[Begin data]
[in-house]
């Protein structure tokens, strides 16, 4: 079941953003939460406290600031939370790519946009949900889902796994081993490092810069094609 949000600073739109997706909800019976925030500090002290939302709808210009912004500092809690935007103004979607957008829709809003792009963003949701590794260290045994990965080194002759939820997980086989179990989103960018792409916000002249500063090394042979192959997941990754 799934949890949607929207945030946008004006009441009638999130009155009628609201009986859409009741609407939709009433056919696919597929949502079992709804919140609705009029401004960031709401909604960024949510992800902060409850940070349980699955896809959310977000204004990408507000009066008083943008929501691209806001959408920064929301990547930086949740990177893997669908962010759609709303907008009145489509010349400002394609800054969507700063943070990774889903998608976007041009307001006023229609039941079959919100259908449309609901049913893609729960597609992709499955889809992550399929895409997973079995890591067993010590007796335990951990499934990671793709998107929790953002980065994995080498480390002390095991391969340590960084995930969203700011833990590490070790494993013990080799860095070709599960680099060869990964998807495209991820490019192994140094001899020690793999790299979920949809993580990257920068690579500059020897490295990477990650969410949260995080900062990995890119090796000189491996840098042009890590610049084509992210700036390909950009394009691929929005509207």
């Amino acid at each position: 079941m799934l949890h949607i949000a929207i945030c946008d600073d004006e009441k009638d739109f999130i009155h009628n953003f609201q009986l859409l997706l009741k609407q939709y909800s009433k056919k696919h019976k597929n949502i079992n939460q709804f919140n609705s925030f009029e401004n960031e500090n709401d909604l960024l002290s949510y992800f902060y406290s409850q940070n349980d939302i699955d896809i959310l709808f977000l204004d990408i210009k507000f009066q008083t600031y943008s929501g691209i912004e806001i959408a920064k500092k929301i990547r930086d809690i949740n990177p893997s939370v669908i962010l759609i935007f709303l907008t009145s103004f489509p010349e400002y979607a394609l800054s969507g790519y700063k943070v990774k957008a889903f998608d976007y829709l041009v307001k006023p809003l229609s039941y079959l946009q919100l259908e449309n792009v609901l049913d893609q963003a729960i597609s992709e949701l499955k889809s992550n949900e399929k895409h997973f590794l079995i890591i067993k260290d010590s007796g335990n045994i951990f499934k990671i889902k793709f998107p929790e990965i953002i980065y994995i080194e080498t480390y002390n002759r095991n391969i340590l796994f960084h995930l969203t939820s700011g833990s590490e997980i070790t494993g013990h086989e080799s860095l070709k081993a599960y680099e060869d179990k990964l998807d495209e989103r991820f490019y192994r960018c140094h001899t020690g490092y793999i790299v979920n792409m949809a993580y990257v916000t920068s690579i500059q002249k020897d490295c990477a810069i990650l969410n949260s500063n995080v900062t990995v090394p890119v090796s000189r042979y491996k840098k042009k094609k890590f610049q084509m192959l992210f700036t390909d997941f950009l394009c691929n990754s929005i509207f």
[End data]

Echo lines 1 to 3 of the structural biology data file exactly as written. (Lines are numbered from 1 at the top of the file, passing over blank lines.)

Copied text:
[in-house]
């Protein structure tokens, strides 16, 4: 079941953003939460406290600031939370790519946009949900889902796994081993490092810069094609 949000600073739109997706909800019976925030500090002290939302709808210009912004500092809690935007103004979607957008829709809003792009963003949701590794260290045994990965080194002759939820997980086989179990989103960018792409916000002249500063090394042979192959997941990754 799934949890949607929207945030946008004006009441009638999130009155009628609201009986859409009741609407939709009433056919696919597929949502079992709804919140609705009029401004960031709401909604960024949510992800902060409850940070349980699955896809959310977000204004990408507000009066008083943008929501691209806001959408920064929301990547930086949740990177893997669908962010759609709303907008009145489509010349400002394609800054969507700063943070990774889903998608976007041009307001006023229609039941079959919100259908449309609901049913893609729960597609992709499955889809992550399929895409997973079995890591067993010590007796335990951990499934990671793709998107929790953002980065994995080498480390002390095991391969340590960084995930969203700011833990590490070790494993013990080799860095070709599960680099060869990964998807495209991820490019192994140094001899020690793999790299979920949809993580990257920068690579500059020897490295990477990650969410949260995080900062990995890119090796000189491996840098042009890590610049084509992210700036390909950009394009691929929005509207």
């Amino acid at each position: 079941m799934l949890h949607i949000a929207i945030c946008d600073d004006e009441k009638d739109f999130i009155h009628n953003f609201q009986l859409l997706l009741k609407q939709y909800s009433k056919k696919h019976k597929n949502i079992n939460q709804f919140n609705s925030f009029e401004n960031e500090n709401d909604l960024l002290s949510y992800f902060y406290s409850q940070n349980d939302i699955d896809i959310l709808f977000l204004d990408i210009k507000f009066q008083t600031y943008s929501g691209i912004e806001i959408a920064k500092k929301i990547r930086d809690i949740n990177p893997s939370v669908i962010l759609i935007f709303l907008t009145s103004f489509p010349e400002y979607a394609l800054s969507g790519y700063k943070v990774k957008a889903f998608d976007y829709l041009v307001k006023p809003l229609s039941y079959l946009q919100l259908e449309n792009v609901l049913d893609q963003a729960i597609s992709e949701l499955k889809s992550n949900e399929k895409h997973f590794l079995i890591i067993k260290d010590s007796g335990n045994i951990f499934k990671i889902k793709f998107p929790e990965i953002i980065y994995i080194e080498t480390y002390n002759r095991n391969i340590l796994f960084h995930l969203t939820s700011g833990s590490e997980i070790t494993g013990h086989e080799s860095l070709k081993a599960y680099e060869d179990k990964l998807d495209e989103r991820f490019y192994r960018c140094h001899t020690g490092y793999i790299v979920n792409m949809a993580y990257v916000t920068s690579i500059q002249k020897d490295c990477a810069i990650l969410n949260s500063n995080v900062t990995v090394p890119v090796s000189r042979y491996k840098k042009k094609k890590f610049q084509m192959l992210f700036t390909d997941f950009l394009c691929n990754s929005i509207f």